**T**he considerable variability of real exchange rates since the advent of floating rates has been extensively documented and analyzed. The large and persistent movement of real exchange rates has been characterized by substantially greater movements in nominal exchange rates than in national price levels.^{1} Such exchange rate behavior is consistent with the popular view—as exemplified by the Dornbusch (1976) model—that national price levels are sticky, often reflecting the existence of past contracts, whereas exchange rates, like other asset prices, are flexible and forward looking. Numerous models incorporating these stylized facts have been developed.^{2} However, despite the widespread incorporation of the assumption of sticky goods price adjustment in models of exchange rate determination, little effort has been devoted to examining the relationship between measures of the degree of price stickiness, or the speed of goods price adjustment, and the variability of the real exchange rate and, hence, of output.^{3} Such a link is important, since a plausible inference often drawn is that the greater the degree of price stickiness, the more variable are the real exchange rate and output. Indeed, fluctuations in aggregate output are often attributed to the short-run rigidity of wages and prices, and various proposals and pleas to make wages and prices more flexible have often been advanced.

The link between the degree of price flexibility and the variability of output presents a fundamental question. The two standard textbook static models are the classical model and the Keynesian model. In the Keynesian model prices are assumed to be perfectly rigid, and output adjusts. In the classical model prices are completely flexible and output is perfectly stable. The two models suggest that as prices become more flexible, output should become less variable. Since Mundell (1963) pointed it out, it has been well known that the price level and the rate of change of the price level—that is, the expected inflation rate—exert opposing forces on the level of output in a static Keynesian model.^{4} Because inflation is essentially a dynamic phenomenon, the static Mundell effect prompts a natural consideration of the link between the degree of price flexibility and the variability of output in a dynamic context. Tobin (1975) presented a formal model where lower prices work to move the economy toward full employment, but an expectation of falling prices raises the real interest rate and moves the economy away from full employment.

DeLong and Summers (1986a, 1986b), Driskill and Sheffrin (1986), and, more recently, King (1988) and Chadha (1989) have examined the question of whether increased price flexibility or inflexibility will stabilize or destabilize output in a closed economy. Whereas Driskill and Sheffrin (1986) and King (1988) find no possibility of destabilizing price flexibility, DeLong and Summers (1986b) present simulations of Taylor’s (1979, 1980) staggered wages model to show that increased flexibility could be destabilizing. This paper examines the question for an open economy with flexible exchange rates and perfect capital mobility. It establishes that, in general, for such an economy a critical degree of price inflexibility exists, below which increased inflexibility of prices is stabilizing in that it reduces the variance of output around capacity, and above which increased inflexibility is destabilizing. It also shows that, as prices become more inflexible, the relationship between the variability of the real exchange rate and that of output will be nonmonotonic; that is, as the variability of the real exchange rate increases, the variability of output will decline up to a point and only then increase. Moreover, it is shown that the existence of a nonmonotonic relationship between the variability of output and the degree of price stickiness does not depend solely on the presence of the real interest rate in the aggregate demand function, as is implied in the closed economy literature.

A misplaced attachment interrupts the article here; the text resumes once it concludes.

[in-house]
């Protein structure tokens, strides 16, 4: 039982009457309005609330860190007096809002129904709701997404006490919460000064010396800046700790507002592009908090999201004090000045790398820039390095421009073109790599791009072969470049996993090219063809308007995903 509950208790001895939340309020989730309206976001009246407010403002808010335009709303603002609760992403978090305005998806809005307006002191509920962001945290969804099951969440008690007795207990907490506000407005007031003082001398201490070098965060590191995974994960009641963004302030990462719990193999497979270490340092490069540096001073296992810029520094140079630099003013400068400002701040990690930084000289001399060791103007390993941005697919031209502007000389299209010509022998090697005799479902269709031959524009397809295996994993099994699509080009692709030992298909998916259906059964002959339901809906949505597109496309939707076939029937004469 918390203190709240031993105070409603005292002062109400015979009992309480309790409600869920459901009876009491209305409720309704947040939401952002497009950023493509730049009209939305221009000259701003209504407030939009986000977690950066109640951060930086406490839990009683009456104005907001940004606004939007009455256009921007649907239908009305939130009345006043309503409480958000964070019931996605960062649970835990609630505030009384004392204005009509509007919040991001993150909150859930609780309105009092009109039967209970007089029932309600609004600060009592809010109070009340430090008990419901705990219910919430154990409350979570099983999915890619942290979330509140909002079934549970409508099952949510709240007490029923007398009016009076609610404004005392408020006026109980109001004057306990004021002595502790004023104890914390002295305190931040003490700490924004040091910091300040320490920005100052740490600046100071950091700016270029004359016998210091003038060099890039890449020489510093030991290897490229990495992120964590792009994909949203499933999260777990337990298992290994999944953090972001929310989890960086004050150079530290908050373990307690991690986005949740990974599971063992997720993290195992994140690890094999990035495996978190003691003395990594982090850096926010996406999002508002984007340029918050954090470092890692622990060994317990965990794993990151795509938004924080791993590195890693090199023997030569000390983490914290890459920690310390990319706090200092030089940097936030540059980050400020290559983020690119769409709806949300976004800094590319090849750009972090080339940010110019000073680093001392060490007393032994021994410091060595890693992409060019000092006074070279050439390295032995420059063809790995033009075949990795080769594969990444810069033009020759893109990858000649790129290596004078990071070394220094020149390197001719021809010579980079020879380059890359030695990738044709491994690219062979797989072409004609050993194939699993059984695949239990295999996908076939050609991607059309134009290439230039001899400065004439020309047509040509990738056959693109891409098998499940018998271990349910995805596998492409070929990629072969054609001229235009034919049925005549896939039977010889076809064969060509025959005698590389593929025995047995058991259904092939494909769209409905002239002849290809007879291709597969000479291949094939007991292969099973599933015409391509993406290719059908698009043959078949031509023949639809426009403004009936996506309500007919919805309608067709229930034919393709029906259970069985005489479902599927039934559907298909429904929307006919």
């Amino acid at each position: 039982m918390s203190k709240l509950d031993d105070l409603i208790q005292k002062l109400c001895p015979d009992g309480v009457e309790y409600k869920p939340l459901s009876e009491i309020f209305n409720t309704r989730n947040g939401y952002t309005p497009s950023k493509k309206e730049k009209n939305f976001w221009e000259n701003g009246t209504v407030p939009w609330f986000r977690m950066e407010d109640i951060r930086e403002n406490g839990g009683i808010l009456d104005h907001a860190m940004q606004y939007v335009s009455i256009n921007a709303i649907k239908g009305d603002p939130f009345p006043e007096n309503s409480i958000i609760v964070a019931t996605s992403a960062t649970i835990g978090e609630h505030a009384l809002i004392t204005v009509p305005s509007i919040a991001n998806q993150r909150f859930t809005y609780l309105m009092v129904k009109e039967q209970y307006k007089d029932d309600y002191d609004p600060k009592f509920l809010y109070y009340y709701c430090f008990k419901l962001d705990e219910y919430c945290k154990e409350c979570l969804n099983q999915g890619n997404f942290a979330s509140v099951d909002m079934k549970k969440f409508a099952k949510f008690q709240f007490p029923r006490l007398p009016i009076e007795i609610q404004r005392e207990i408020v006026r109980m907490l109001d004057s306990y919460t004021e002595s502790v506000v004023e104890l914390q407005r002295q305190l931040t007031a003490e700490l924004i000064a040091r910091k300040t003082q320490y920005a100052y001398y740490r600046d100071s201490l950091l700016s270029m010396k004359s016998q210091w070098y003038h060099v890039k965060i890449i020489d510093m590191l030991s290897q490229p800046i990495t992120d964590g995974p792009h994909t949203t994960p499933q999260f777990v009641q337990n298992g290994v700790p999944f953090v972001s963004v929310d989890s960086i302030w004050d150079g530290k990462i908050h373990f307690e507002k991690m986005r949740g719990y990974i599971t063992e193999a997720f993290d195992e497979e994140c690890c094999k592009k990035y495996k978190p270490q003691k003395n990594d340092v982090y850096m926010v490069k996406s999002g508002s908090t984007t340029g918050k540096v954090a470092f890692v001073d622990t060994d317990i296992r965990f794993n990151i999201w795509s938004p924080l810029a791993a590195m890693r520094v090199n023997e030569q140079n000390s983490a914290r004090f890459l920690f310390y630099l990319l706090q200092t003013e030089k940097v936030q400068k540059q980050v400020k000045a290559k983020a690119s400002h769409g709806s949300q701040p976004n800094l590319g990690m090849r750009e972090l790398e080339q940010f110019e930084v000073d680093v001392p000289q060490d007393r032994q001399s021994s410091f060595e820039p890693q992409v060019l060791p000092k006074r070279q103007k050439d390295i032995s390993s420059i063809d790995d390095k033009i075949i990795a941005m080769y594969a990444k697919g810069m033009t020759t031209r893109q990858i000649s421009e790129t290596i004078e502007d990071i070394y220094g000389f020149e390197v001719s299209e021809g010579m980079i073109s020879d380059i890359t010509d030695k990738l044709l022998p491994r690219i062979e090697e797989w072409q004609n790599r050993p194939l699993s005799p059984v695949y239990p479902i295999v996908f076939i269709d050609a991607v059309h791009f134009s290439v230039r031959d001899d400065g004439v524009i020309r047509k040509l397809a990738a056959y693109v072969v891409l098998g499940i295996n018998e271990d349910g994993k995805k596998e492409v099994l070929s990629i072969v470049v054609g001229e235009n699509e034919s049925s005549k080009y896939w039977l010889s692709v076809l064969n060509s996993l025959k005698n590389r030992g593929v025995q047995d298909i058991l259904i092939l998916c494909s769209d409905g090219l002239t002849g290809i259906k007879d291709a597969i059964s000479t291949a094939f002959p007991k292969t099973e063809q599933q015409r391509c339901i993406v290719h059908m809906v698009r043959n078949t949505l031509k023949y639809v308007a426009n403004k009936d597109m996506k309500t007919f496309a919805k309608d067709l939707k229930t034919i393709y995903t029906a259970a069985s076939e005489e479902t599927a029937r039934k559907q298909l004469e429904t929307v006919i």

Section I develops a simple and traditional sticky goods price, flexible exchange rate model with capital mobility. In Section II the model is solved for the time paths of the price level and the exchange rate, and the response of these variables to innovations in the money supply is examined. Section III then examines the variability of the real exchange rate and output as a function of the degree of price stickiness. Section IV contains concluding remarks.

## I. The Model

Consider a country producing a basket of goods that are, in principle, entirely tradable in world markets. The domestically produced (composite) good is assumed to be differentiated from, and an imperfect substitute in consumption for, the rest of the world’s (composite) good. Domestic producers are hence assumed to be able to actively set the price of their good. The country is, however, assumed to be small, in the sense of being a price-taker in the market for the imported good. Further, domestic producers are assumed to price their good solely in terms of domestic currency.

The level of output produced is assumed to equal the demand for output. The demand for domestic output is posited to be a positive function of the real exchange rate, representing the ratio of competitors’ output price in the world market to the price of domestic output, and a negative function of the real interest rate: